On Saturdays volunteers head to the market, specifically the Farmshed booth in the downtown square.
The volunteers receive the “volunteer tote” which contains:
– Master list of the vendors at the market
– 30 large reusable bags
– Dry erase markers
– A fish scale (for weighing the produce at the end of the day)
Next, their job is to distribute the bags to each vendor and to write down the vendors name on a tag on each bag. They will also have information sheets to explain the network to new vendors to answer any questions they may have.
There are usually between 20 and 40 vendors depending on the season, so this process will take about 30 minutes, at the most. As the volunteer visits each stall, they tell the producer that they’ll be back in 30 minutes to collect their bag.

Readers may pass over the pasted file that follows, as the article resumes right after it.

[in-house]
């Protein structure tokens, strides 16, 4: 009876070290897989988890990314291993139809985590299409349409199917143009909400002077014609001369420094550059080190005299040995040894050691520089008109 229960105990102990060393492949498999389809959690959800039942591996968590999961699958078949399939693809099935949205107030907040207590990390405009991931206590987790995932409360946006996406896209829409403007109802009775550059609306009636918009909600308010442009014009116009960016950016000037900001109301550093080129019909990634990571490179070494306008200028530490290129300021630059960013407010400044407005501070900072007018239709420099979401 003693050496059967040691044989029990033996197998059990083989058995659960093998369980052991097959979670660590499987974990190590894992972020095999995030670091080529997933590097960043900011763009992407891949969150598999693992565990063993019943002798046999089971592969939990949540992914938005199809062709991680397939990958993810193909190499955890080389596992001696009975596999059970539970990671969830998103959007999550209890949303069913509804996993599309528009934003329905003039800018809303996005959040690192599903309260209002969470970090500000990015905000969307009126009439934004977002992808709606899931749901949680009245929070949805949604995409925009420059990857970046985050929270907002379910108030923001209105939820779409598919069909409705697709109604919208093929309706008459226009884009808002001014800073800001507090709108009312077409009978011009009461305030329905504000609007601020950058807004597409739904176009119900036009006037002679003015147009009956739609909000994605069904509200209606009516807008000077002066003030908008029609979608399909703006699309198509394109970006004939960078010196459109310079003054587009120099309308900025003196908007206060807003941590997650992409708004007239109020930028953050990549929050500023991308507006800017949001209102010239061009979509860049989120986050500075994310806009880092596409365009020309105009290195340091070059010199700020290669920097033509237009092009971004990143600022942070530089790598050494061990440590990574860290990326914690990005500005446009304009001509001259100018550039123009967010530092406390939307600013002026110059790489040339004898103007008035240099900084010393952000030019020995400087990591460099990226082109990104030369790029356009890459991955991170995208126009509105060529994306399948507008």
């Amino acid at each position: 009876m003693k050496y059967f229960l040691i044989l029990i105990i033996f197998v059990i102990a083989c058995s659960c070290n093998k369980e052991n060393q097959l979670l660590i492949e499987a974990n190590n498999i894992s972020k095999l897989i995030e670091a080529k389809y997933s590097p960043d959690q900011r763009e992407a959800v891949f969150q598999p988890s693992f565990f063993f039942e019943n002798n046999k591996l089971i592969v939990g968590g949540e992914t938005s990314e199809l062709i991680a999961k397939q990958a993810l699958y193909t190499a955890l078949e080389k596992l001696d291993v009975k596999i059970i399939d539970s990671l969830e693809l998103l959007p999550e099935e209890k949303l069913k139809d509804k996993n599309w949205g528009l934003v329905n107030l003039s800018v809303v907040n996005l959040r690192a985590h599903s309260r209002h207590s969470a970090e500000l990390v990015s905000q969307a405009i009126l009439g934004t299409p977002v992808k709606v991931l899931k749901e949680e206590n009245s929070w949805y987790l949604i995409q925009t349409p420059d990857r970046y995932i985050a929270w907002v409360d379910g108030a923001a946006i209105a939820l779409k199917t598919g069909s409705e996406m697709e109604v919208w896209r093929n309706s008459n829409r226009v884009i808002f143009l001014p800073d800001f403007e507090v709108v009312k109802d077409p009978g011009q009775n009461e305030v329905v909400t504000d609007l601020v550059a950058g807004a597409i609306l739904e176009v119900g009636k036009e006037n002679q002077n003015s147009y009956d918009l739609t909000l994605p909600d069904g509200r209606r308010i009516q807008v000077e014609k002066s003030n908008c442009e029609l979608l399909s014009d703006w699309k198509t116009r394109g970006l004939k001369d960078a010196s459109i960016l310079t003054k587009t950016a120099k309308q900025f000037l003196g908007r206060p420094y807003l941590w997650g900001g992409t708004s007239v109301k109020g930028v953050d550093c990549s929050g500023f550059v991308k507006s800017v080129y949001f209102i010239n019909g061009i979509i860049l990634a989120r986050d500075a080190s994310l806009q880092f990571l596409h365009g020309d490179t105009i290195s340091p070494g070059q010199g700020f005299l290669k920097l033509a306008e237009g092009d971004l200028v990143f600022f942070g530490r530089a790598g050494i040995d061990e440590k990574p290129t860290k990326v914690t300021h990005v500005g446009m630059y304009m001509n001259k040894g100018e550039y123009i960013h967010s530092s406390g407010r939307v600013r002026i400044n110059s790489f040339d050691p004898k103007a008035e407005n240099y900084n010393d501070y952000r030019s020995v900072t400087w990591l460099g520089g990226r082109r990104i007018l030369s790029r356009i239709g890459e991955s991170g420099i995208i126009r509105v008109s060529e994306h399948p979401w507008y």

As the market concludes the vendors will decide what products they would like to donate, and will leave their bags at their stations with the donated products.
At this time, the volunteer is free to roam the market, grab some egg rolls and walk around downtown for the 30 minutes of waiting time.
As vendors are ready with their filled bags, the volunteers start collecting them. The bags with produce are brought to the Farmshed tent to be weighed with the fish scale.
To weigh the bags, the straps are simply put on the fish scale hook, the bag is lifted and the weight appears on the screen. Make sure it’s pounds and not kilograms!
The weight of each bag is recorded in correspondence with the vendor. This is important because each vendor will get an invoice at the end of the season that will help them receive tax exemption for the weight of products donated.
This process will take about 60 minutes and will require one volunteer with vehicle transportation to another location.
After the products have been weighed, the transportation or ‘car volunteer’ will take one bag of produce to the Family Crisis Center and the rest to Salvation Army’s Hope Center, the only 24-hour homeless shelter and pantry in Central Wisconsin. From that site, other food pantries are able to pick up donated produce.